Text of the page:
Trinity continued the Latinx Heritage Month celebrations with a reading by playwright, director and performer Virginia Grise on Oct. 12 in the Holt Center. Grise grew up in San Antonio and earned her undergraduate degree at the University of Texas at Austin. Connecting elements of Chicano and queer identity in her work, Grise creates art that both critiques systems of oppression and personalizes them.

Her latest work “Your Healing is Killing Me” combines parts of performance art, poetry, lecture and even therapy. Framed around the concept of Mao Zedong’s “4 Minute Workout,” Grise synthesizes scenes from her own life into a performance manifesto on healing and its connection to capitalism.

Grise is able to communicate such complex concepts due, in part, to her ability to multi-task as a writer, director and performer. Beginning as a question posed to students to list things that were killing them and formulated around literal scraps of poetry from Grise, the work turns the specific and mundane into a relevant and political piece of theater.

Speaking to an intimate crowd, Grise made the reading feel more like a conversation, allowing the often personal and sometimes traumatic subject matter to feel more organic. Speaking of her father, she tells of the day that Ronald Reagan died. Grise’s father bought a cake and lit the candles, repeating the words “Ronald Reagan was an awful man.” The anecdote shows in a small way how Grise’s writing often works tragicomically.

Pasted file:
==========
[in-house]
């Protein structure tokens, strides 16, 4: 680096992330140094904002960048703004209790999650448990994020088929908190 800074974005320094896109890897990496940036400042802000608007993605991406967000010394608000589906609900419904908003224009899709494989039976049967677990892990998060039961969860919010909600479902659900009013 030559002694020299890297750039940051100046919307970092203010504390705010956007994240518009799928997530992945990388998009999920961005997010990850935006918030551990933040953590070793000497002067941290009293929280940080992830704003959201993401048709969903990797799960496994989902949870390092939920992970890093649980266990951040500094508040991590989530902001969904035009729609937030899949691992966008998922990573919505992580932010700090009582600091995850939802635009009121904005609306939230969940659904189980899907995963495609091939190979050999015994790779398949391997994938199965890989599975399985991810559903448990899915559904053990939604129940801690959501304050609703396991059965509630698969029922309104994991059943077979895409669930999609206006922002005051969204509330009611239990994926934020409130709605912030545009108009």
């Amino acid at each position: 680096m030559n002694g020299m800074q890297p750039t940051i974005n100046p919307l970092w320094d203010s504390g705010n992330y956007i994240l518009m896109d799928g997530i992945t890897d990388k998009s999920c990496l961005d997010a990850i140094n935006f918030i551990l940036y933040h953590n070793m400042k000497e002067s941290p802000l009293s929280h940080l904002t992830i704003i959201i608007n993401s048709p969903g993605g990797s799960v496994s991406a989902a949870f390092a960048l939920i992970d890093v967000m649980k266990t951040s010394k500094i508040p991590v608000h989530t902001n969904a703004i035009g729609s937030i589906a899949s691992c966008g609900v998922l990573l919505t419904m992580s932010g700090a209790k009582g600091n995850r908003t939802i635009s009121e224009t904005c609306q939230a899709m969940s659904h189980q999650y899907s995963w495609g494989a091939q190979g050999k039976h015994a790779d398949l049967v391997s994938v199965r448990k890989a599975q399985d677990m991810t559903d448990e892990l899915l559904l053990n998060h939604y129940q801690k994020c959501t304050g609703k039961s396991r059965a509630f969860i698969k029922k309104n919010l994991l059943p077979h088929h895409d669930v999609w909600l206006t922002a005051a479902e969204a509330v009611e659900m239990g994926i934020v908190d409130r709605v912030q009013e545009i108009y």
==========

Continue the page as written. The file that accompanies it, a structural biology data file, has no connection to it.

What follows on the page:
A full chapter of the manifesto detailed her adventure through New York City attempting to heal her eczema, including black market steroid cream dealers and master cleanse missteps. But it would be disregarding the urgency of her work to describe any of these moments as purely comedic.

“What is making me sick is capitalism,” Grise said during a candid question and answer portion that covered everything between the logistics of producing “Your Healing is Killing Me” and the PTSD of Vietnam War veterans.

“Everywhere I go I am confronting a system,” Grise said, discussing her process of learning to take care of herself after moving to New York City. “Doctors operate in a system that ultimately doesn’t want us to be healthier.”

This philosophy presents itself in her writing process as well, with Grise aligning her work as an act of liberation for herself. Starting with a low-budget performance in Houston, “Your Healing is Killing Me” worked with an all-woman and trans crew in New York. Grise said this piece marked a transition in her relationship with writing because she changed the way she approached it.

Instead of “beating herself up” in the process, she focused on healthier writing habits. She found that while this meant the writing process was not as difficult as she had imagined it would be, the performance was more difficult than usual.

“These stories are inside of you. What was able to happen at these shows was that I was able to release them,” Grise said.